Introductory Biomechanics book cover

Introductory Biomechanics

An interactive text ideal for all health and sports professional students who require a basic understanding of the major biomechanical principles they meet in practice, including movement analysis and tissue mechanics. Starting from the point of zero-knowledge, this book presents what can be a very dry and difficult area, in an engaging and visual way using everyday objects to illustrate the principles and linking this to human anatomy and movement . Less time is spent on mathematics and classic mechanics with greater emphasis on how these principles are applied to professional practice

Introductory Biomechanics uses workbook–style learning diffusing manageable chunks of theory with learning activities and ultimately making the link back to clinical application. The accompanying CD is closely tied in with the text, containing video clips and real motion analysis data of walking, jumping, cycling and rising from a chair. There are also numerous animations of principles in action. The user is in control of most clips and animations and can change settings and manipulate variables practically showing biomechanics in action. The CD also contains a dynamic quiz drawing randomly from a pool of over 70 questions (MCQs, fill-in-the-blanks, true/false) which also provides feedback and percentage score on completion.

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Published: January 2010

Imprint: Churchill Livingstone

ISBN: 978-0-7020-4258-4

Contents

  • Introduction

    Chapter 1 Fundamentals of force
    What is force?
    What does mechanical force do
    Scalar or Vector?
    Drawing vectors
    Point of application
    Force magnitude and change in motion
    The force of muscles
    Magnitude of moments
    Direction of moments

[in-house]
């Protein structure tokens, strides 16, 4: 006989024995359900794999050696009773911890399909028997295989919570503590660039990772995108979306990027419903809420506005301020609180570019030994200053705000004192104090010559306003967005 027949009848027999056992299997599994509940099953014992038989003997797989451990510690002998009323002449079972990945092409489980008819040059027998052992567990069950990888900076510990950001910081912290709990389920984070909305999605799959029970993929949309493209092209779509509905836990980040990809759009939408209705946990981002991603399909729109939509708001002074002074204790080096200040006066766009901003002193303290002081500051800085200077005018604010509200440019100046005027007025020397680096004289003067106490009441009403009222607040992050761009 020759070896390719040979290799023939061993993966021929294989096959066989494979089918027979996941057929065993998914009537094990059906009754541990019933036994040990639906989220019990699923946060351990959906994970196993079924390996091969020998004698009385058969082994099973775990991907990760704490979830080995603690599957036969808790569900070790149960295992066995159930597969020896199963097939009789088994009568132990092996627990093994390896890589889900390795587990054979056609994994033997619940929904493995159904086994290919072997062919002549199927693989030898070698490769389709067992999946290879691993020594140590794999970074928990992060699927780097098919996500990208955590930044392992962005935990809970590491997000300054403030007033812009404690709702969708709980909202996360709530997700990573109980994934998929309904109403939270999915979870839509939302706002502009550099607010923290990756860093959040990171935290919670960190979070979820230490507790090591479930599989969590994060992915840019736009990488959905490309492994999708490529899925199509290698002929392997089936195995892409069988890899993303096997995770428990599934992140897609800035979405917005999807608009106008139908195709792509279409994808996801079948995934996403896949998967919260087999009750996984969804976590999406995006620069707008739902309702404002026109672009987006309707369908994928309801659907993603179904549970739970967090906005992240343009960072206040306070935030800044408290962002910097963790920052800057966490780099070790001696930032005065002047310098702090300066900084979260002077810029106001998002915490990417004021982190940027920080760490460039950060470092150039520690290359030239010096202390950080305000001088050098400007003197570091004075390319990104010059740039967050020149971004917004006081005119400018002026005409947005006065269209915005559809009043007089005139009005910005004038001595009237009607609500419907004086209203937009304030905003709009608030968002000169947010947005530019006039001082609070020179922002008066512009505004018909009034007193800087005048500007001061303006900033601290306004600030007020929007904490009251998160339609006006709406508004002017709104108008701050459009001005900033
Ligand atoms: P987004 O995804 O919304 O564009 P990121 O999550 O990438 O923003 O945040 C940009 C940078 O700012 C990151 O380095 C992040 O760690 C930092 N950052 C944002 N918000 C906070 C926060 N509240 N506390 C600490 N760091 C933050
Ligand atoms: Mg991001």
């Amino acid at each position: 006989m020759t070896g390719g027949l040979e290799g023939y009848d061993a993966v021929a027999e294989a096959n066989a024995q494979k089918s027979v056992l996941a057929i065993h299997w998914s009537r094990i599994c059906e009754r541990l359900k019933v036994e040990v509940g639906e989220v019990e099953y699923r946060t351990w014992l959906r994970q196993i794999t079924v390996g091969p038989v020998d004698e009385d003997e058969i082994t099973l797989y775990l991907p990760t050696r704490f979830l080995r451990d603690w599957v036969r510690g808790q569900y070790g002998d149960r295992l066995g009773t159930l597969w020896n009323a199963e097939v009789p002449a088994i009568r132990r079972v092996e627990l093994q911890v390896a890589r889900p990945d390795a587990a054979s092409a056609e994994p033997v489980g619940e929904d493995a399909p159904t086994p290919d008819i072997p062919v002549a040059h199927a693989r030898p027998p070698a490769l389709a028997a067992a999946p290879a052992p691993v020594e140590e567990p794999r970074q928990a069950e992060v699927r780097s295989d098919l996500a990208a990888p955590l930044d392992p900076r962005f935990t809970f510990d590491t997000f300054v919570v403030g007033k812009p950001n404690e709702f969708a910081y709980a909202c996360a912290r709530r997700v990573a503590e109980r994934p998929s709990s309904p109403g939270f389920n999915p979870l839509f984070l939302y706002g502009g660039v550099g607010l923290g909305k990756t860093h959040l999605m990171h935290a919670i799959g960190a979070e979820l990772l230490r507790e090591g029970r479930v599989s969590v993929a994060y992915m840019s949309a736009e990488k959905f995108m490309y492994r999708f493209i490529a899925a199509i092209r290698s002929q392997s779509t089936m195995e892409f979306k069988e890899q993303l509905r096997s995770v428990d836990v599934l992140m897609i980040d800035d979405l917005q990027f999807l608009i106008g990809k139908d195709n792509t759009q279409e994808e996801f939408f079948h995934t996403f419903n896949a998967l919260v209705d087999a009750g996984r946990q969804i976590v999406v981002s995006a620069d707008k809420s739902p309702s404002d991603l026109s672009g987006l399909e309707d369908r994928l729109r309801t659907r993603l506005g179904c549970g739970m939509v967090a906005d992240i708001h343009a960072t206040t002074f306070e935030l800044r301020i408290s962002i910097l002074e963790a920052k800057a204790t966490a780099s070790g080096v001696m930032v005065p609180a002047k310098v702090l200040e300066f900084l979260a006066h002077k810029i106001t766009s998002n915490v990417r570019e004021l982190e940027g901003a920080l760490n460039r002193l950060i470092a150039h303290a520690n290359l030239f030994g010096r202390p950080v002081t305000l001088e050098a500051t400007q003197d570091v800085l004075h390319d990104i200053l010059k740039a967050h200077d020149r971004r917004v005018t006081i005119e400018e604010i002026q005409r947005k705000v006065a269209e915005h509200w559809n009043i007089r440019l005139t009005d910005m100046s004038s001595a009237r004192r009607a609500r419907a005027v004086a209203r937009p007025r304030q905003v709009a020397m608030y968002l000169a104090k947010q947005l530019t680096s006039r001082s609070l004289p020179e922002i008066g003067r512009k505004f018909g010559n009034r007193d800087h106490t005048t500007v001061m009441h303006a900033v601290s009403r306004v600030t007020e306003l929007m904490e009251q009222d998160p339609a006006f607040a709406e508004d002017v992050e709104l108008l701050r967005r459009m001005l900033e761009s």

Chapter 2 Gravity, mass and stability
    Gravity: the ultimate force
    Centre of mass
    Calculating the centre of mass.
    Moments created by mass
    Stability
    Local and general stability
    Standing balance

    Chapter 3 Force analysis: Graphs and maths
    How do forces combine?
    The Q-angle and knee pain
    Measuring force
    Using mathematics to resolve force

    Chapter 4 Forces and motion
    Inertia
    Moment of inertia
    Linear momentum
    Rotational momentum
    Conservation of angular momentum 
    Newton’s second law: Impulse and momentum
    Newton’s third law: Action and reaction
    Bodies in contact: pressure and friction
    Centre of pressure
    Friction

    Chapter 5 Work and machines
    Work
    Muscles at work
    Direction of work
    Using machines to do work
    Categories of levers
    Velocity ratio
    More advanced machines
    Pulleys 
    The power of work
    Efficiency
    Practical problems on force and human movement

    Chapter 6 Stress and strain
    Definitions
    Stress
    Strain
    Stress-strain relationship and stiffness
    A few other properties of materials

    Chapter 7 Composition and mechanical properties of connective tissue
    Connective tissue
    Skin
    Muscle
    Bone
    Articular cartilage
    Tissue remodelling
    Inactivity (immobilisation)
    Maturation
    Effect of ageing
    Effect of recent history
    Temperature
    Science of stretch

    Chapter 8 Flow
    Relative density
    Hydrostatic pressure
    Archimedes principle, buoyancy and Pascal's law
    Take the pressure off
    Air pressure
    Mechanics of flow
    Drag
    Bernoulli’s principle
    Blood flow: haemodynamics

    Chapter 9 Energy and movement
    What energy is
    Potential and kinetic energy
    Elastically stored potential energy
    Energy conservation
    Muscle energy
    Measuring energy during movement

    Chapter 10 Therapeutic application of force
    Mobilization techniques
    Static stretching
    Respiratory techniques
    Hydrotherapy
    Orthoses
    Dynamic wrist splints

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